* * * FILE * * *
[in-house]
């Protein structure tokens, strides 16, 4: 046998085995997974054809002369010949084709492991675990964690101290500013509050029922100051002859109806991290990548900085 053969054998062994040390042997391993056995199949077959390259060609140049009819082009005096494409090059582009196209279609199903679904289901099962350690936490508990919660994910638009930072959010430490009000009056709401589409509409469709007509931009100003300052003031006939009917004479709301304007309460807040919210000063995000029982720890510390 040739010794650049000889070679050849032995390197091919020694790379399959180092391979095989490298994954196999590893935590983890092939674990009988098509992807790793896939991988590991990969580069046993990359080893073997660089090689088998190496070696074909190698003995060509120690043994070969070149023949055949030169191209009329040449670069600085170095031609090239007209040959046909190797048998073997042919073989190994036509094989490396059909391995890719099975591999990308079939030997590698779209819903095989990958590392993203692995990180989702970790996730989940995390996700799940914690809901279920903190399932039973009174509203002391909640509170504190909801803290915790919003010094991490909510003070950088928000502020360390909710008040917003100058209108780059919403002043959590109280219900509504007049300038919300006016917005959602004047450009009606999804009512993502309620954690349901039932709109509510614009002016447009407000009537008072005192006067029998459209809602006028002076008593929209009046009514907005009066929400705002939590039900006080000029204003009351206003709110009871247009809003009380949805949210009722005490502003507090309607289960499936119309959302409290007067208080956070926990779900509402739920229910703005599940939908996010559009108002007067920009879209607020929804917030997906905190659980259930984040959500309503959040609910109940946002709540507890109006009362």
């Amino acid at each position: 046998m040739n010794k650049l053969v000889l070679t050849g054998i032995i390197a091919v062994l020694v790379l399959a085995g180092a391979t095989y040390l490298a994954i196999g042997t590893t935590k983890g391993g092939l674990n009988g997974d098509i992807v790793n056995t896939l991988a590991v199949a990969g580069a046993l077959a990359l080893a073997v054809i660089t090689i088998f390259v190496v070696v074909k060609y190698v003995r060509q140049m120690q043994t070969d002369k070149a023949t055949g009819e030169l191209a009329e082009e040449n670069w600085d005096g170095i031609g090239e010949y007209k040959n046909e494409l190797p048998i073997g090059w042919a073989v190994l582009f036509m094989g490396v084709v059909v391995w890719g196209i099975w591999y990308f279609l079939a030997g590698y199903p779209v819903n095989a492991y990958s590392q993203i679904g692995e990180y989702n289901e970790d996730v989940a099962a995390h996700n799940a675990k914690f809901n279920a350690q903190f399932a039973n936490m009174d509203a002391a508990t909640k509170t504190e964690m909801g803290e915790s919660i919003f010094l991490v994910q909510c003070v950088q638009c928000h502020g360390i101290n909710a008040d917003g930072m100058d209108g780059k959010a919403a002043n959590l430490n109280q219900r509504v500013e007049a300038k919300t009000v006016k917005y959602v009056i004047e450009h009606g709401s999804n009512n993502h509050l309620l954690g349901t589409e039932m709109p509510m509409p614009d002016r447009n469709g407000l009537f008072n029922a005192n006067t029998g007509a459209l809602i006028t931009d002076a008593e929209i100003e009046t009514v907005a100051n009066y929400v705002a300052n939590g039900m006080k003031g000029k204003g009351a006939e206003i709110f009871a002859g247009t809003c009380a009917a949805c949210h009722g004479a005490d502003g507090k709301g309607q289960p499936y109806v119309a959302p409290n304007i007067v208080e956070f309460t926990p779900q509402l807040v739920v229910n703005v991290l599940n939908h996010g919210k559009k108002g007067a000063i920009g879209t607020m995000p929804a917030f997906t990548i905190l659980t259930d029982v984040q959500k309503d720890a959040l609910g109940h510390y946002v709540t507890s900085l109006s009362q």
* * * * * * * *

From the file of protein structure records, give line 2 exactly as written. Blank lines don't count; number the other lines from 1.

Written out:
């Protein structure tokens, strides 16, 4: 046998085995997974054809002369010949084709492991675990964690101290500013509050029922100051002859109806991290990548900085 053969054998062994040390042997391993056995199949077959390259060609140049009819082009005096494409090059582009196209279609199903679904289901099962350690936490508990919660994910638009930072959010430490009000009056709401589409509409469709007509931009100003300052003031006939009917004479709301304007309460807040919210000063995000029982720890510390 040739010794650049000889070679050849032995390197091919020694790379399959180092391979095989490298994954196999590893935590983890092939674990009988098509992807790793896939991988590991990969580069046993990359080893073997660089090689088998190496070696074909190698003995060509120690043994070969070149023949055949030169191209009329040449670069600085170095031609090239007209040959046909190797048998073997042919073989190994036509094989490396059909391995890719099975591999990308079939030997590698779209819903095989990958590392993203692995990180989702970790996730989940995390996700799940914690809901279920903190399932039973009174509203002391909640509170504190909801803290915790919003010094991490909510003070950088928000502020360390909710008040917003100058209108780059919403002043959590109280219900509504007049300038919300006016917005959602004047450009009606999804009512993502309620954690349901039932709109509510614009002016447009407000009537008072005192006067029998459209809602006028002076008593929209009046009514907005009066929400705002939590039900006080000029204003009351206003709110009871247009809003009380949805949210009722005490502003507090309607289960499936119309959302409290007067208080956070926990779900509402739920229910703005599940939908996010559009108002007067920009879209607020929804917030997906905190659980259930984040959500309503959040609910109940946002709540507890109006009362």